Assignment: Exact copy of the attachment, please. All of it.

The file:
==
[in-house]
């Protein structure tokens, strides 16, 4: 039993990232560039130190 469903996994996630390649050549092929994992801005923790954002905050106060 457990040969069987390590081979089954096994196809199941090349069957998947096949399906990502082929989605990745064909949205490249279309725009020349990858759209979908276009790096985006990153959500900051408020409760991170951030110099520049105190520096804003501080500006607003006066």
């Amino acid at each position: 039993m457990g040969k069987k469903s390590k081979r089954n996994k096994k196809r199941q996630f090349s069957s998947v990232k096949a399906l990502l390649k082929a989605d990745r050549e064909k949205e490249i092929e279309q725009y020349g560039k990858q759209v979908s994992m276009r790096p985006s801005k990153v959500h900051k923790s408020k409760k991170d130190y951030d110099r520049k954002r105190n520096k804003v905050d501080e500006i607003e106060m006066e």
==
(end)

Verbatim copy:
[in-house]
């Protein structure tokens, strides 16, 4: 039993990232560039130190 469903996994996630390649050549092929994992801005923790954002905050106060 457990040969069987390590081979089954096994196809199941090349069957998947096949399906990502082929989605990745064909949205490249279309725009020349990858759209979908276009790096985006990153959500900051408020409760991170951030110099520049105190520096804003501080500006607003006066």
């Amino acid at each position: 039993m457990g040969k069987k469903s390590k081979r089954n996994k096994k196809r199941q996630f090349s069957s998947v990232k096949a399906l990502l390649k082929a989605d990745r050549e064909k949205e490249i092929e279309q725009y020349g560039k990858q759209v979908s994992m276009r790096p985006s801005k990153v959500h900051k923790s408020k409760k991170d130190y951030d110099r520049k954002r105190n520096k804003v905050d501080e500006i607003e106060m006066e």